Rod Daniel, the filmmaker who directed a young Michael J. Fox in the 1985 fantasy-comedy Teen Wolf, died April 16 in Riverside, Illinois, at age 73. His passing was announced in a death notice in the Chicago Tribune.
A workmanlike director of lighthearted comedies, Daniel made his feature debut on Teen Wolf, the story of a high school student who begins changing into a werewolf and parlays his furry form into basketball stardom. In a 2011 interview with the Tribune, Daniel said he got the job because because Fox asked several potential directors what the film was about. Everyone else said, “A werewolf,” but Daniel asserted, “It’s about a father and son.”
Made for about $1.4 million, Teen Wolf grossed $33 million at the box office (about $81 million adjusted for inflation) and spawned a sequel, a cartoon spin-off, and more recently an MTV series.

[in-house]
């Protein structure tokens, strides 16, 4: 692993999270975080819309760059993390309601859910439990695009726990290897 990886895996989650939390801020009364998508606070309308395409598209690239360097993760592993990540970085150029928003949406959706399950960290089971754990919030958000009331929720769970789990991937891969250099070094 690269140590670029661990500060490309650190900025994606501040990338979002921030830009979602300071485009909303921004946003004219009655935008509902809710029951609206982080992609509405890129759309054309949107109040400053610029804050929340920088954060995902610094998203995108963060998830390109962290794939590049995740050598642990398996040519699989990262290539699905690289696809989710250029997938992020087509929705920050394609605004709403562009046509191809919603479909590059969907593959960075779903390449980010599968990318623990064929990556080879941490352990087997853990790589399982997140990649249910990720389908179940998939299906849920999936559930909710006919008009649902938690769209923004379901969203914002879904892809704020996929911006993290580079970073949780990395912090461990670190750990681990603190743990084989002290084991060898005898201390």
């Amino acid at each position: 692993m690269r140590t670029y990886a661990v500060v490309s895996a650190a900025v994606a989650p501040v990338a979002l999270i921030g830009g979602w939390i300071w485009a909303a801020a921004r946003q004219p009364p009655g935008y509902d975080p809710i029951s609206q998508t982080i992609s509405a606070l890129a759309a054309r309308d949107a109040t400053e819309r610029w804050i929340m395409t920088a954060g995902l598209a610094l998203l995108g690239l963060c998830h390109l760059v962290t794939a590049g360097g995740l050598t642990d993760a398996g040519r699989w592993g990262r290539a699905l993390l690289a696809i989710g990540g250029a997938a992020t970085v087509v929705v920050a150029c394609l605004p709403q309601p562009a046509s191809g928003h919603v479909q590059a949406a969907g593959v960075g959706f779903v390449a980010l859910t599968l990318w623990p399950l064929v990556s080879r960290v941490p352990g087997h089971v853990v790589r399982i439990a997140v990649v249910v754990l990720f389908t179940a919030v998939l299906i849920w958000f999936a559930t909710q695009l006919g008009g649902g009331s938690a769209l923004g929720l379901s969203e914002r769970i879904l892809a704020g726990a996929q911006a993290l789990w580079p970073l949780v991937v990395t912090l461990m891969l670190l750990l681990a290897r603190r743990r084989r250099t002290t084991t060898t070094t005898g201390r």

A native of Nashville, Tennessee, who served in the Vietnam War, Daniel also directed Like Father Like Son, K-9, The Super, and Beethoven’s 2nd. His TV credits included WKRP in Cincinnati, Newhart, Everybody Loves Raymond, Caroline in the City, Men Behaving Badly, and the TV movie Home Alone 4.
He is survived by his wife, Marti (nee Mueller); children John and Lucas; and grandson Ethan.